“Before” he continued “when we were documenting a research study, it meant that radiologists would have to physically come to a single facility and look through a file cabinet full of physical images. Now, radiologists all over the planet can look at the images at their leisure in their own offices, on their own favorite commercial medical imaging system.”
One critical advantage of this is elimination of backlogs reviewing images, with potentially life-saving results for patients in studies. “We'll probably have a more timely review of scans,” said Robert C. Seeger, M.D., of the Saban Research Institute of Childrens Hospital Los Angeles, a specialist in neuroblastoma who is part of one of the research groups now using the system.
Besides the 13-institution New Approaches in Neuroblastoma Therapy group (NANT.org) that Seeger is part of, the 27-member Children's Oncology Group (CURESEARCH.org) is now active.
Both the doctors and the computer scientists involved expect this number to skyrocket in coming years, because the entry cost is so low and the possibilities are only beginning to be tapped. Other advantages include:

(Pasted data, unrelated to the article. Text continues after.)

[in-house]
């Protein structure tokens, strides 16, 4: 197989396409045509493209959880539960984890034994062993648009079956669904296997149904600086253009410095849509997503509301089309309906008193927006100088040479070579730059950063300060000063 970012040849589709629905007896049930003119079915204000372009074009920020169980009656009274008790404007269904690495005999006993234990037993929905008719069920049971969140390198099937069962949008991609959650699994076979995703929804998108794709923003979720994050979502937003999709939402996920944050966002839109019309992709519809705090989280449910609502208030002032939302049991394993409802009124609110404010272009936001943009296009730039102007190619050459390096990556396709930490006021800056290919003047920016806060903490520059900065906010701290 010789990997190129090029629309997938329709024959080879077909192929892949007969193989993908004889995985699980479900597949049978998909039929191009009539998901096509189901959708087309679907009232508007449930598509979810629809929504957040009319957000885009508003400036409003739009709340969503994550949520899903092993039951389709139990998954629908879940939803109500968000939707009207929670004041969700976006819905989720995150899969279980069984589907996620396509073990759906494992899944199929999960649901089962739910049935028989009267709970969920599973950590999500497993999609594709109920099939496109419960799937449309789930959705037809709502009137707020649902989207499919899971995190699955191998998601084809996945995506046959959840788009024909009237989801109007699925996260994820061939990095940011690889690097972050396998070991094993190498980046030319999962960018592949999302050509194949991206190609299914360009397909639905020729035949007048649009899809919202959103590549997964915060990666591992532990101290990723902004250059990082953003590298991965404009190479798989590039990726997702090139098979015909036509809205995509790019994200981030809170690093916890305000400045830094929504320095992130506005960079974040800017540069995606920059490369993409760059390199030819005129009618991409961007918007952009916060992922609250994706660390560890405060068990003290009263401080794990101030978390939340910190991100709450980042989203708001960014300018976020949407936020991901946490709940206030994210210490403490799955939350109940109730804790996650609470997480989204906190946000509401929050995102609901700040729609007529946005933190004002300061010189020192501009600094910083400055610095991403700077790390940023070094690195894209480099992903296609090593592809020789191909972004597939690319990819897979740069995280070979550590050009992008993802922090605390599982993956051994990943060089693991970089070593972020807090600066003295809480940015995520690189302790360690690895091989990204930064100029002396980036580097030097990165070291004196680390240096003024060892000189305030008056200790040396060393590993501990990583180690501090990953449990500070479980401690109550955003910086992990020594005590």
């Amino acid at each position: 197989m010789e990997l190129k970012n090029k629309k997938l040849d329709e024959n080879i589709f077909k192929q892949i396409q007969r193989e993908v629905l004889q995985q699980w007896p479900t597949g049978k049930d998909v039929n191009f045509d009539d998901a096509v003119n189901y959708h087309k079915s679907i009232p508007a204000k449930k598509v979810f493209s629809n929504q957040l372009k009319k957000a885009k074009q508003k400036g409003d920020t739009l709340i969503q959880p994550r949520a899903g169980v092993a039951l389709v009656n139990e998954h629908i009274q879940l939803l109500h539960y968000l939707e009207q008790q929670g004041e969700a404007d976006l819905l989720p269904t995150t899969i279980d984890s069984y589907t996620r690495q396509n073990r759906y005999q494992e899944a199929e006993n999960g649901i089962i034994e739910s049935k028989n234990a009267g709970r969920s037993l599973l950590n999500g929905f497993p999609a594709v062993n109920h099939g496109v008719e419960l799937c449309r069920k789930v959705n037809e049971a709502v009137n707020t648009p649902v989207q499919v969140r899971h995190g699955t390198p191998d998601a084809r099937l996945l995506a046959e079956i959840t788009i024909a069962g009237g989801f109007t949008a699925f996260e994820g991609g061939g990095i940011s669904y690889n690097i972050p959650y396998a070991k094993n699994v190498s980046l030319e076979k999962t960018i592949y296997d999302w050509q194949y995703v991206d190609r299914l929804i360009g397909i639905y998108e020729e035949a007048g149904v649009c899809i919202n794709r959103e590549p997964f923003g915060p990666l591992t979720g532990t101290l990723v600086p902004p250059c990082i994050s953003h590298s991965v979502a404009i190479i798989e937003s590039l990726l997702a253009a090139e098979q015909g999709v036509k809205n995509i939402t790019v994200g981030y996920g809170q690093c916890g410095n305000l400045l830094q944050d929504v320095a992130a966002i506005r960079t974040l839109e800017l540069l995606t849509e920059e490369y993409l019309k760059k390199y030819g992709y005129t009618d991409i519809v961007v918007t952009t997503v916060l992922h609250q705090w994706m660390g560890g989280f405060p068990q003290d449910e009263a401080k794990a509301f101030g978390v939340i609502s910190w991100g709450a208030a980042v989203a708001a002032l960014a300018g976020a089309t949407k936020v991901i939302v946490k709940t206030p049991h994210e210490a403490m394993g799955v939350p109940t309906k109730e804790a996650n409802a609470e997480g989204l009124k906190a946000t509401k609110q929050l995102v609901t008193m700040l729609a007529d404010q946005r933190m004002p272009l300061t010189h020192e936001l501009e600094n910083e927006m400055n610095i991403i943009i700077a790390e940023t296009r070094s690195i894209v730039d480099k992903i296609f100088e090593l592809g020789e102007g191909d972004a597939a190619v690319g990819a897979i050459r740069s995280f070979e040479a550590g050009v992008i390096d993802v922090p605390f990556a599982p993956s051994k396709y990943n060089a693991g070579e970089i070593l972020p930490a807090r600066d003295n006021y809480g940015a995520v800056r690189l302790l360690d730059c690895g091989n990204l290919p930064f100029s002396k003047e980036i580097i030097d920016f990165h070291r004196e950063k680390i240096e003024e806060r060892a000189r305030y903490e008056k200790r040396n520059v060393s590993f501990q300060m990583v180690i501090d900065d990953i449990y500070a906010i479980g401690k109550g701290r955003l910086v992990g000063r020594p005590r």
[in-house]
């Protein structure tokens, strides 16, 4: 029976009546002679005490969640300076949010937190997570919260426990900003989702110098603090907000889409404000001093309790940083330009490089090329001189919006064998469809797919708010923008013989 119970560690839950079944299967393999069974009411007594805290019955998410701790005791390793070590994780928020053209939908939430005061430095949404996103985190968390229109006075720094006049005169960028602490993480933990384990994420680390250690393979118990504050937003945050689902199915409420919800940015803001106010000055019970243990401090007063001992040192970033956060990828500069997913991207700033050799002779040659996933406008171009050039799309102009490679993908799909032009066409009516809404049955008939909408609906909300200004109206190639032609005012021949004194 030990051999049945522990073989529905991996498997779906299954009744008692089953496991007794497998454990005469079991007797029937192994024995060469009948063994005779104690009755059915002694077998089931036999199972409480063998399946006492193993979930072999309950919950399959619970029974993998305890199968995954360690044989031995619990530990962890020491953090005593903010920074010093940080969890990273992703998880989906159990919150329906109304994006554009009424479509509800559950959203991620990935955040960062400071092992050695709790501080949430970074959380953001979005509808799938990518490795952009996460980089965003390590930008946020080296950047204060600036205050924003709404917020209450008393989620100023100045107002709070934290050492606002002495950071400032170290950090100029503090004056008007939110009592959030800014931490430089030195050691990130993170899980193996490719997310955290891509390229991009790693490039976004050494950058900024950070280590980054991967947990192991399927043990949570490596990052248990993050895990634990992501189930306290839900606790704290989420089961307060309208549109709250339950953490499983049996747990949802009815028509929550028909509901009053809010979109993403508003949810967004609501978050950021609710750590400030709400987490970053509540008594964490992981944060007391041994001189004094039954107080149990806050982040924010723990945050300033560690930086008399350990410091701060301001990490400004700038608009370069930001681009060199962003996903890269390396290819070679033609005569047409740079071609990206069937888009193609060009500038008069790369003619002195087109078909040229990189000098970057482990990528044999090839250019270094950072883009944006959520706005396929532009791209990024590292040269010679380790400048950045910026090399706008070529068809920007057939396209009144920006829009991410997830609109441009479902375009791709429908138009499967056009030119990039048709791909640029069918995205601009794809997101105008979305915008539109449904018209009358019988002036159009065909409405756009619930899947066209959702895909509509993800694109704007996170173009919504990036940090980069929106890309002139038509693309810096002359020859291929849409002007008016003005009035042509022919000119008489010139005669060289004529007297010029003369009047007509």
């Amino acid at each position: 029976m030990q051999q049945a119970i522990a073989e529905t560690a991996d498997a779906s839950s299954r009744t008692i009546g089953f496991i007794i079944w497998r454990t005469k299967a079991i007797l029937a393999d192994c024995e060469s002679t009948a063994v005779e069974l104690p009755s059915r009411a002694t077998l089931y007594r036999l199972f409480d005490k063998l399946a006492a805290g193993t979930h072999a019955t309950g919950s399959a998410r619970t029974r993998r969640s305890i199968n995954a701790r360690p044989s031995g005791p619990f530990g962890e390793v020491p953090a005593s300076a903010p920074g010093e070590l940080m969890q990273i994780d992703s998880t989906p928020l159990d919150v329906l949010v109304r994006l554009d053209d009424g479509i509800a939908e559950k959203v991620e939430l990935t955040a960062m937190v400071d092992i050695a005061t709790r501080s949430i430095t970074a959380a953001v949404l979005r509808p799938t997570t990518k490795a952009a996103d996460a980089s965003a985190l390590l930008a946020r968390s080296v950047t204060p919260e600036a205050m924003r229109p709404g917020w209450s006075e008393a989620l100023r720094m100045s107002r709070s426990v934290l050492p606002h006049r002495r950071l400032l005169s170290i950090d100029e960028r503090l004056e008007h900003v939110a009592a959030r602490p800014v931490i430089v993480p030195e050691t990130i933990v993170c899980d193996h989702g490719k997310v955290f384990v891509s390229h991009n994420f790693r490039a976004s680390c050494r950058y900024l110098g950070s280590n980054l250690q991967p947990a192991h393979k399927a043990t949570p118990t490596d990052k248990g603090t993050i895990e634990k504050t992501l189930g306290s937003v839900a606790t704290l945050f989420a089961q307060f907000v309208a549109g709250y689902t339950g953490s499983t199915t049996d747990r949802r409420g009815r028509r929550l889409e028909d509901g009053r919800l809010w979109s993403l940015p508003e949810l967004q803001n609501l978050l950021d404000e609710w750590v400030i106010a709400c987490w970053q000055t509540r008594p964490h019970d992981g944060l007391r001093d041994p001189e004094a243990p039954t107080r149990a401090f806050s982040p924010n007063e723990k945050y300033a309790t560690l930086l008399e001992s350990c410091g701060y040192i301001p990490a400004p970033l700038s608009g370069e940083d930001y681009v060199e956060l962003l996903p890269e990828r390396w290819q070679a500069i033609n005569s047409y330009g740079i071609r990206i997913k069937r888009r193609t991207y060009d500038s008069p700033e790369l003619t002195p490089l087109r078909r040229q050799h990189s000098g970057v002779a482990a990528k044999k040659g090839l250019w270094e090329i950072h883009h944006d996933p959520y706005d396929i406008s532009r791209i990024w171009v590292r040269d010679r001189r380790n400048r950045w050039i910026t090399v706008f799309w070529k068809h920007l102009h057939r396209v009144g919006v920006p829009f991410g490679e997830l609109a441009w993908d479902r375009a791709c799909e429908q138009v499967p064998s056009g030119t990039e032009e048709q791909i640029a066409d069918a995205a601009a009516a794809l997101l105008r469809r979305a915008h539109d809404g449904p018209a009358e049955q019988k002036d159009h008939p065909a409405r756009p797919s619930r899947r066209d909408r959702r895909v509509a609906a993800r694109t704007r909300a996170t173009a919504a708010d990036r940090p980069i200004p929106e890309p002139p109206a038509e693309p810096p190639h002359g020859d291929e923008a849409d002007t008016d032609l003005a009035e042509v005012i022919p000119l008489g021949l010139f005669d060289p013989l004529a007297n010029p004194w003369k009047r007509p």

Greatly increased ease of radiological consultation and study. Any radiologist practicing on rare or unusual conditions can now see only see the small fraction of the total cases that present in one place. Now, “he could sit in Boston and potentially review every single case, from anywhere in the country,” says Seeger.
Imaging research. Scientists studying new techniques will be able to exchange samples instantly. And “we can develop expertise not just for reading, but also processing images,” said Erberich.
Drug development. New techniques depend on imaging experimental animals, typically mice, using bioluminescent markers. Analysis of large bodies of such images requires great computing power. Grid techniques can both share images and the computing power necessary to extract their meaning.
The Globus Alliance is a community of organizations and individuals developing fundamental technologies behind the “Grid,” which lets people share computing power, databases, instruments, and other on-line tools securely across corporate, institutional, and geographic boundaries without sacrificing local autonomy.
Grid computing work has been named one of “Ten Technologies that Will Change the World” by M.I.T. Technology Review, and has received a “Top 100” award as well as a “Most Promising New Technology” honor from R&D Magazine.
The Globus MEDICUS project was supported by the Children's Oncology Group Phase-I Consortium, NIH (grant UO1-BA97452), and the NANT Cancer Foundation.
Source: University of Southern California